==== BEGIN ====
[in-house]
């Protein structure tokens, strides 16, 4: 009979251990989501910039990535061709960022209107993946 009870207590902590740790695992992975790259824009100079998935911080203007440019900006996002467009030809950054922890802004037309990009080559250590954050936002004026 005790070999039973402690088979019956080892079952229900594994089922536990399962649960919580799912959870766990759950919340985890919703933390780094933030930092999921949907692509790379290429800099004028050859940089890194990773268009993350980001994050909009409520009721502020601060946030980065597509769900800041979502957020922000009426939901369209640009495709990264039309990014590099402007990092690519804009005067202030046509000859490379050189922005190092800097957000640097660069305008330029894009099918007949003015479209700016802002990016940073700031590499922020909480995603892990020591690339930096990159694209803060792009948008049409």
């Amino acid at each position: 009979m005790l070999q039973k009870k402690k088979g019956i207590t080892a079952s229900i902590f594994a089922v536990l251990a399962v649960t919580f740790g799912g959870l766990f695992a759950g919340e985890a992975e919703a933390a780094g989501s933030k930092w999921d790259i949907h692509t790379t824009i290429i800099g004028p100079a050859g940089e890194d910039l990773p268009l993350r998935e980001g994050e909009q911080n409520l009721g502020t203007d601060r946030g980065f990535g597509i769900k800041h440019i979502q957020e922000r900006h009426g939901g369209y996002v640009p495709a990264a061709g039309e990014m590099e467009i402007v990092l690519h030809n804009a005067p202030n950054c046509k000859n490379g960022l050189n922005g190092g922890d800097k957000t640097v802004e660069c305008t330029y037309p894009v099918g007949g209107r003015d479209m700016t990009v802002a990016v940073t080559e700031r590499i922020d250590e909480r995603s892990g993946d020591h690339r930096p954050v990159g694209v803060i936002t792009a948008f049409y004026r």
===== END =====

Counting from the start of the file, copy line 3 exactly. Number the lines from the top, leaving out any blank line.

């Amino acid at each position: 009979m005790l070999q039973k009870k402690k088979g019956i207590t080892a079952s229900i902590f594994a089922v536990l251990a399962v649960t919580f740790g799912g959870l766990f695992a759950g919340e985890a992975e919703a933390a780094g989501s933030k930092w999921d790259i949907h692509t790379t824009i290429i800099g004028p100079a050859g940089e890194d910039l990773p268009l993350r998935e980001g994050e909009q911080n409520l009721g502020t203007d601060r946030g980065f990535g597509i769900k800041h440019i979502q957020e922000r900006h009426g939901g369209y996002v640009p495709a990264a061709g039309e990014m590099e467009i402007v990092l690519h030809n804009a005067p202030n950054c046509k000859n490379g960022l050189n922005g190092g922890d800097k957000t640097v802004e660069c305008t330029y037309p894009v099918g007949g209107r003015d479209m700016t990009v802002a990016v940073t080559e700031r590499i922020d250590e909480r995603s892990g993946d020591h690339r930096p954050v990159g694209v803060i936002t792009a948008f049409y004026r």